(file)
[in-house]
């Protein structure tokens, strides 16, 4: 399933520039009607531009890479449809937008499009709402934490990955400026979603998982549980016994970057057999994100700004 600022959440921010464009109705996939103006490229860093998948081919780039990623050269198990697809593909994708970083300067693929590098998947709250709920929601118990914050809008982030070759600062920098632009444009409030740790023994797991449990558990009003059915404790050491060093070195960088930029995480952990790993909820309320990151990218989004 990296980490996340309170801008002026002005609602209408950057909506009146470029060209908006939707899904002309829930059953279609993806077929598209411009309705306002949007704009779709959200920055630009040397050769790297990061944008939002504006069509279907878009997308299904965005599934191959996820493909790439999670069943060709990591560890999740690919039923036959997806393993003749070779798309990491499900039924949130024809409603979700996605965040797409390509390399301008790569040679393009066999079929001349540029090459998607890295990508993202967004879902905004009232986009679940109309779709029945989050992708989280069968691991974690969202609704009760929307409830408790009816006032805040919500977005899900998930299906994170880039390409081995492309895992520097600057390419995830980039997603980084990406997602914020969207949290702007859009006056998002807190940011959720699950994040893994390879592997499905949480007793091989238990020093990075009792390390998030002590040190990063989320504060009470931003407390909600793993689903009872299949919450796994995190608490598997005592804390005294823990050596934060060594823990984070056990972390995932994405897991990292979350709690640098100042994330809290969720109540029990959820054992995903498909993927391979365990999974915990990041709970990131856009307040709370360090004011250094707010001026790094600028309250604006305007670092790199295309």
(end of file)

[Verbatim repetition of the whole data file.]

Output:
[in-house]
């Protein structure tokens, strides 16, 4: 399933520039009607531009890479449809937008499009709402934490990955400026979603998982549980016994970057057999994100700004 600022959440921010464009109705996939103006490229860093998948081919780039990623050269198990697809593909994708970083300067693929590098998947709250709920929601118990914050809008982030070759600062920098632009444009409030740790023994797991449990558990009003059915404790050491060093070195960088930029995480952990790993909820309320990151990218989004 990296980490996340309170801008002026002005609602209408950057909506009146470029060209908006939707899904002309829930059953279609993806077929598209411009309705306002949007704009779709959200920055630009040397050769790297990061944008939002504006069509279907878009997308299904965005599934191959996820493909790439999670069943060709990591560890999740690919039923036959997806393993003749070779798309990491499900039924949130024809409603979700996605965040797409390509390399301008790569040679393009066999079929001349540029090459998607890295990508993202967004879902905004009232986009679940109309779709029945989050992708989280069968691991974690969202609704009760929307409830408790009816006032805040919500977005899900998930299906994170880039390409081995492309895992520097600057390419995830980039997603980084990406997602914020969207949290702007859009006056998002807190940011959720699950994040893994390879592997499905949480007793091989238990020093990075009792390390998030002590040190990063989320504060009470931003407390909600793993689903009872299949919450796994995190608490598997005592804390005294823990050596934060060594823990984070056990972390995932994405897991990292979350709690640098100042994330809290969720109540029990959820054992995903498909993927391979365990999974915990990041709970990131856009307040709370360090004011250094707010001026790094600028309250604006305007670092790199295309």